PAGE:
Health & Fitness | June 16, 2016 9:00 am

Five Reasons Science Says You’re Getting S***ty Zzzs

Exercise is one of them. Too many carbs is not.

Does this situation sound familiar?

You lie in bed watching show after show because you can’t fall asleep. You finally pass out, only to wake up a few hours later and do it all again.

Insomnia is common. And though your inability to fall — and stay — sound asleep may seem like an futile battle, here are five scientifically vetted causes for your sleepless nights.

Spoiler: while you might have to opt out of nightcaps, at least you get to keep the carbs.

According to Timothy Roehrs, director of sleep disorder research at Henry Ford Hospital, alcohol has a “paradoxical” effect on your sleep. While a late night drink might help you get drowsy for bedtime, it could also be the reason you keep waking up during the night. Roehrs says your body breaks down alcohol quickly, and once it’s metabolized, it disrupts your sleep. Depending on your body and alcohol tolerance, the amount of time it takes for your drink to wake you differs.

Late-Night Exercise
While getting your daily physical activity in can help you sleep soundly at night, if you’re exercising too late in the day, it’s actually hurting you. Exercise stimulates your heart, brain and muscles while increasing your body temperature: all things you want to avoid before snoozing. It’s best to leave the workout for the morning, or at least more than three hours before you go to bed.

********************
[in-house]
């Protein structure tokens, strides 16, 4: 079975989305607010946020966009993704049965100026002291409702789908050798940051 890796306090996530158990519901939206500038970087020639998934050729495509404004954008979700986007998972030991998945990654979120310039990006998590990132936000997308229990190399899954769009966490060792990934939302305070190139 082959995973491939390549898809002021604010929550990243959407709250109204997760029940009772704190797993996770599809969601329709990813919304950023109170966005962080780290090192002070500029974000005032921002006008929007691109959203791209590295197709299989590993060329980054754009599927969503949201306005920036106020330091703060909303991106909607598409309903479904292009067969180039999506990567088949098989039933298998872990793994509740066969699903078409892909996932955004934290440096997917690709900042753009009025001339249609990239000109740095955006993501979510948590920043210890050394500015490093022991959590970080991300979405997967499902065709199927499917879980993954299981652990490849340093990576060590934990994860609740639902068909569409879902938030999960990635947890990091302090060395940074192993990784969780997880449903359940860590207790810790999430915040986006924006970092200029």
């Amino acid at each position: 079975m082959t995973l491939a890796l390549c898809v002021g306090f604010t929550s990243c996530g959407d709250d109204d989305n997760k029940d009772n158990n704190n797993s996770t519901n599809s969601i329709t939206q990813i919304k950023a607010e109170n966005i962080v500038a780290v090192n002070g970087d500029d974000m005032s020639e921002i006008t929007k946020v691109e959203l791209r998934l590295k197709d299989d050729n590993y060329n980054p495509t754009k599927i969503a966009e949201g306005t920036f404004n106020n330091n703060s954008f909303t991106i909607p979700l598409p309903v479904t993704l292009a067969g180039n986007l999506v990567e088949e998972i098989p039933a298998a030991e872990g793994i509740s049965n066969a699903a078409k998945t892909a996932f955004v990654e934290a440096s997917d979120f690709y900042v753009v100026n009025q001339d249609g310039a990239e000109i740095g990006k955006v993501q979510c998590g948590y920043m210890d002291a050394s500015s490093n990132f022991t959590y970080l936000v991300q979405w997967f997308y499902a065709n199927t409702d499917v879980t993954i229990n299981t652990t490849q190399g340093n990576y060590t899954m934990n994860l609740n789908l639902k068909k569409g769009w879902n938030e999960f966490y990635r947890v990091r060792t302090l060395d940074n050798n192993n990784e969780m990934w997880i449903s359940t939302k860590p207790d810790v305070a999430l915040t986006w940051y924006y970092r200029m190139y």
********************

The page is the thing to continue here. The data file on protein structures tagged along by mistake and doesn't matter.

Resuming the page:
It’s no surprise that caffeine hinders sleep, but could you be consuming it without knowing? Your liver absorbs 75 percent of caffeine after eight hours, so your morning coffee is still A-OK. But caffeine is also hidden in chocolate products, dietary supplements and painkillers. Limiting caffeine in all forms to at least six hours before bed will help ensure a sounder slumber.

Exposure to darkness is a key factor in regulating your sleep pattern. Watching TV late at night, or sleeping with it on, poses a major risk to a good night’s rest. Light affects your hormones by stimulating a nerve pathway from your eyes to your brain, and changes body temperature and other functions that control tiredness. Need another reason to stop binge-watching before bedtime? One study showed a link between unnatural light cycles and depression.

High fat and high protein snacks
Looking for an excuse to eat more carbs? Science is on your side this time, because foods high in carbohydrates increase the level of tryptophan — a sleep-inducing hormone — in your blood. Foods high in fat and protein, on the other hand, are harder to digest and can interfere with your sleep.